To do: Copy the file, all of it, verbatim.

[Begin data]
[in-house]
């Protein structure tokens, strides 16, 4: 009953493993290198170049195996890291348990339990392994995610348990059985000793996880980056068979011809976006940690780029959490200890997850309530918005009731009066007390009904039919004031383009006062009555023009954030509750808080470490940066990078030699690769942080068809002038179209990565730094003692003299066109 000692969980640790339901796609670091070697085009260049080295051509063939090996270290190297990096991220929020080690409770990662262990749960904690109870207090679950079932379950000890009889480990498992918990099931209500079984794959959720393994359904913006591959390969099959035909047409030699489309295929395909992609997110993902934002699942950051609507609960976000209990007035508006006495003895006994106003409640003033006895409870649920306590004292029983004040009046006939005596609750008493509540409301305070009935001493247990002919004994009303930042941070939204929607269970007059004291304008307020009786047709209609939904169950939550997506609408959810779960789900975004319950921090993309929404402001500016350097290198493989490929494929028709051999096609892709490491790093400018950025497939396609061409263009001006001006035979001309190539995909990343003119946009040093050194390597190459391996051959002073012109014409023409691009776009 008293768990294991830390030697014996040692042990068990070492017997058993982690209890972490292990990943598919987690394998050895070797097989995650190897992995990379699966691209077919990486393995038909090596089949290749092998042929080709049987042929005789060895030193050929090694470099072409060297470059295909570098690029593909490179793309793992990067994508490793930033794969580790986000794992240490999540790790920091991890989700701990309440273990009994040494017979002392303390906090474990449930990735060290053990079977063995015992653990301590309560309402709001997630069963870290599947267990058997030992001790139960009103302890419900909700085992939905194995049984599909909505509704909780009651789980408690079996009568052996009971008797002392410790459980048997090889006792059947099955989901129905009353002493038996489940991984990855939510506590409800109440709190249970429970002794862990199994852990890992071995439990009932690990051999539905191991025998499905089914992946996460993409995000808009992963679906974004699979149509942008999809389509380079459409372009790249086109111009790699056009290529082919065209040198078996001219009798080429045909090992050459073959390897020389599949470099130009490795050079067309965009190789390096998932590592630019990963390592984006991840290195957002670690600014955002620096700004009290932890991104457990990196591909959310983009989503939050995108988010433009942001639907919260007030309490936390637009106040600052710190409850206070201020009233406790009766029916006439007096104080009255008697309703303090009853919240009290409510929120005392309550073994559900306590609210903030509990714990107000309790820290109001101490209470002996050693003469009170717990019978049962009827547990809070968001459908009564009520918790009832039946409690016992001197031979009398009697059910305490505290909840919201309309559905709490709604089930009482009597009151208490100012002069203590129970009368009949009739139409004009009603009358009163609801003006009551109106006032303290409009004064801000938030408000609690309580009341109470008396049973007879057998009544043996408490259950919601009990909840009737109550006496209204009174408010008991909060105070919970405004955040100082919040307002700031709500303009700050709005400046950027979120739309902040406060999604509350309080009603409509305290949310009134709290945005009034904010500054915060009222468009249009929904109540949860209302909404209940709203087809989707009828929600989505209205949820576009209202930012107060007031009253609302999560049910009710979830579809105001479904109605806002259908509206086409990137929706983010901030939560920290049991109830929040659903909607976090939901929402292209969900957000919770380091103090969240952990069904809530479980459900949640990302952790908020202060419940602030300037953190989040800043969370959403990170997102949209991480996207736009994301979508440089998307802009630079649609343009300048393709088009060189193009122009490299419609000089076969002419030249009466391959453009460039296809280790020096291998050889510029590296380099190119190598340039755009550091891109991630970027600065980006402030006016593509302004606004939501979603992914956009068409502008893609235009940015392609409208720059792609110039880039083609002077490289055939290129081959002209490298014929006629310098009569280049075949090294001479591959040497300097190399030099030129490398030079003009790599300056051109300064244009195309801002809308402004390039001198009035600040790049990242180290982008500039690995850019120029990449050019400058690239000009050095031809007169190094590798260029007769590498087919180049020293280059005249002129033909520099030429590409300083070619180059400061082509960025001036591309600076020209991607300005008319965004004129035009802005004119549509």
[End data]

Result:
[in-house]
């Protein structure tokens, strides 16, 4: 009953493993290198170049195996890291348990339990392994995610348990059985000793996880980056068979011809976006940690780029959490200890997850309530918005009731009066007390009904039919004031383009006062009555023009954030509750808080470490940066990078030699690769942080068809002038179209990565730094003692003299066109 000692969980640790339901796609670091070697085009260049080295051509063939090996270290190297990096991220929020080690409770990662262990749960904690109870207090679950079932379950000890009889480990498992918990099931209500079984794959959720393994359904913006591959390969099959035909047409030699489309295929395909992609997110993902934002699942950051609507609960976000209990007035508006006495003895006994106003409640003033006895409870649920306590004292029983004040009046006939005596609750008493509540409301305070009935001493247990002919004994009303930042941070939204929607269970007059004291304008307020009786047709209609939904169950939550997506609408959810779960789900975004319950921090993309929404402001500016350097290198493989490929494929028709051999096609892709490491790093400018950025497939396609061409263009001006001006035979001309190539995909990343003119946009040093050194390597190459391996051959002073012109014409023409691009776009 008293768990294991830390030697014996040692042990068990070492017997058993982690209890972490292990990943598919987690394998050895070797097989995650190897992995990379699966691209077919990486393995038909090596089949290749092998042929080709049987042929005789060895030193050929090694470099072409060297470059295909570098690029593909490179793309793992990067994508490793930033794969580790986000794992240490999540790790920091991890989700701990309440273990009994040494017979002392303390906090474990449930990735060290053990079977063995015992653990301590309560309402709001997630069963870290599947267990058997030992001790139960009103302890419900909700085992939905194995049984599909909505509704909780009651789980408690079996009568052996009971008797002392410790459980048997090889006792059947099955989901129905009353002493038996489940991984990855939510506590409800109440709190249970429970002794862990199994852990890992071995439990009932690990051999539905191991025998499905089914992946996460993409995000808009992963679906974004699979149509942008999809389509380079459409372009790249086109111009790699056009290529082919065209040198078996001219009798080429045909090992050459073959390897020389599949470099130009490795050079067309965009190789390096998932590592630019990963390592984006991840290195957002670690600014955002620096700004009290932890991104457990990196591909959310983009989503939050995108988010433009942001639907919260007030309490936390637009106040600052710190409850206070201020009233406790009766029916006439007096104080009255008697309703303090009853919240009290409510929120005392309550073994559900306590609210903030509990714990107000309790820290109001101490209470002996050693003469009170717990019978049962009827547990809070968001459908009564009520918790009832039946409690016992001197031979009398009697059910305490505290909840919201309309559905709490709604089930009482009597009151208490100012002069203590129970009368009949009739139409004009009603009358009163609801003006009551109106006032303290409009004064801000938030408000609690309580009341109470008396049973007879057998009544043996408490259950919601009990909840009737109550006496209204009174408010008991909060105070919970405004955040100082919040307002700031709500303009700050709005400046950027979120739309902040406060999604509350309080009603409509305290949310009134709290945005009034904010500054915060009222468009249009929904109540949860209302909404209940709203087809989707009828929600989505209205949820576009209202930012107060007031009253609302999560049910009710979830579809105001479904109605806002259908509206086409990137929706983010901030939560920290049991109830929040659903909607976090939901929402292209969900957000919770380091103090969240952990069904809530479980459900949640990302952790908020202060419940602030300037953190989040800043969370959403990170997102949209991480996207736009994301979508440089998307802009630079649609343009300048393709088009060189193009122009490299419609000089076969002419030249009466391959453009460039296809280790020096291998050889510029590296380099190119190598340039755009550091891109991630970027600065980006402030006016593509302004606004939501979603992914956009068409502008893609235009940015392609409208720059792609110039880039083609002077490289055939290129081959002209490298014929006629310098009569280049075949090294001479591959040497300097190399030099030129490398030079003009790599300056051109300064244009195309801002809308402004390039001198009035600040790049990242180290982008500039690995850019120029990449050019400058690239000009050095031809007169190094590798260029007769590498087919180049020293280059005249002129033909520099030429590409300083070619180059400061082509960025001036591309600076020209991607300005008319965004004129035009802005004119549509």